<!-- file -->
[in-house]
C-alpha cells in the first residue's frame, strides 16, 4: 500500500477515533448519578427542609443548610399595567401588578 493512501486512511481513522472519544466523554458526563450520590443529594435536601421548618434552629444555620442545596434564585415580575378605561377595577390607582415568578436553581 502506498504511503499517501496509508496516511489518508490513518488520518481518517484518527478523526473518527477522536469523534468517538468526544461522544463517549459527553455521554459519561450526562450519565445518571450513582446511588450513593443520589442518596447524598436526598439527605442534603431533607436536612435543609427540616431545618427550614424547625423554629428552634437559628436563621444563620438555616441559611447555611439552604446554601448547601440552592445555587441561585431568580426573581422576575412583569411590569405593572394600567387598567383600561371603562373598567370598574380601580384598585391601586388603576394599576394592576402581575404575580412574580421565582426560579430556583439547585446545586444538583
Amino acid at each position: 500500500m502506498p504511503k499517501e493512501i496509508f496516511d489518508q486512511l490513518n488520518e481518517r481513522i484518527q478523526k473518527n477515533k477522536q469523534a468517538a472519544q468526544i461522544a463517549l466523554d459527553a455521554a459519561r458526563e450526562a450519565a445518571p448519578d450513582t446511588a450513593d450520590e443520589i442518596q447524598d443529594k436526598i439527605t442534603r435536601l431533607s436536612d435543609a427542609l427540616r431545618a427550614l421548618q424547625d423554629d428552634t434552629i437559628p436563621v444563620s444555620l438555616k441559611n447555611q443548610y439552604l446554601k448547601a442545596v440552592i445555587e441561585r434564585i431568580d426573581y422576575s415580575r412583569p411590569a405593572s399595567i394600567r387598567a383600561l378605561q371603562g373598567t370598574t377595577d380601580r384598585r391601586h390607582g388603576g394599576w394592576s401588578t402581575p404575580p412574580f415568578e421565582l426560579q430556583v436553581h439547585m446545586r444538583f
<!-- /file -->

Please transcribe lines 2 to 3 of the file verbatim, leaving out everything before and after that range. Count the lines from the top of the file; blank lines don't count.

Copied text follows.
C-alpha cells in the first residue's frame, strides 16, 4: 500500500477515533448519578427542609443548610399595567401588578 493512501486512511481513522472519544466523554458526563450520590443529594435536601421548618434552629444555620442545596434564585415580575378605561377595577390607582415568578436553581 502506498504511503499517501496509508496516511489518508490513518488520518481518517484518527478523526473518527477522536469523534468517538468526544461522544463517549459527553455521554459519561450526562450519565445518571450513582446511588450513593443520589442518596447524598436526598439527605442534603431533607436536612435543609427540616431545618427550614424547625423554629428552634437559628436563621444563620438555616441559611447555611439552604446554601448547601440552592445555587441561585431568580426573581422576575412583569411590569405593572394600567387598567383600561371603562373598567370598574380601580384598585391601586388603576394599576394592576402581575404575580412574580421565582426560579430556583439547585446545586444538583
Amino acid at each position: 500500500m502506498p504511503k499517501e493512501i496509508f496516511d489518508q486512511l490513518n488520518e481518517r481513522i484518527q478523526k473518527n477515533k477522536q469523534a468517538a472519544q468526544i461522544a463517549l466523554d459527553a455521554a459519561r458526563e450526562a450519565a445518571p448519578d450513582t446511588a450513593d450520590e443520589i442518596q447524598d443529594k436526598i439527605t442534603r435536601l431533607s436536612d435543609a427542609l427540616r431545618a427550614l421548618q424547625d423554629d428552634t434552629i437559628p436563621v444563620s444555620l438555616k441559611n447555611q443548610y439552604l446554601k448547601a442545596v440552592i445555587e441561585r434564585i431568580d426573581y422576575s415580575r412583569p411590569a405593572s399595567i394600567r387598567a383600561l378605561q371603562g373598567t370598574t377595577d380601580r384598585r391601586h390607582g388603576g394599576w394592576s401588578t402581575p404575580p412574580f415568578e421565582l426560579q430556583v436553581h439547585m446545586r444538583f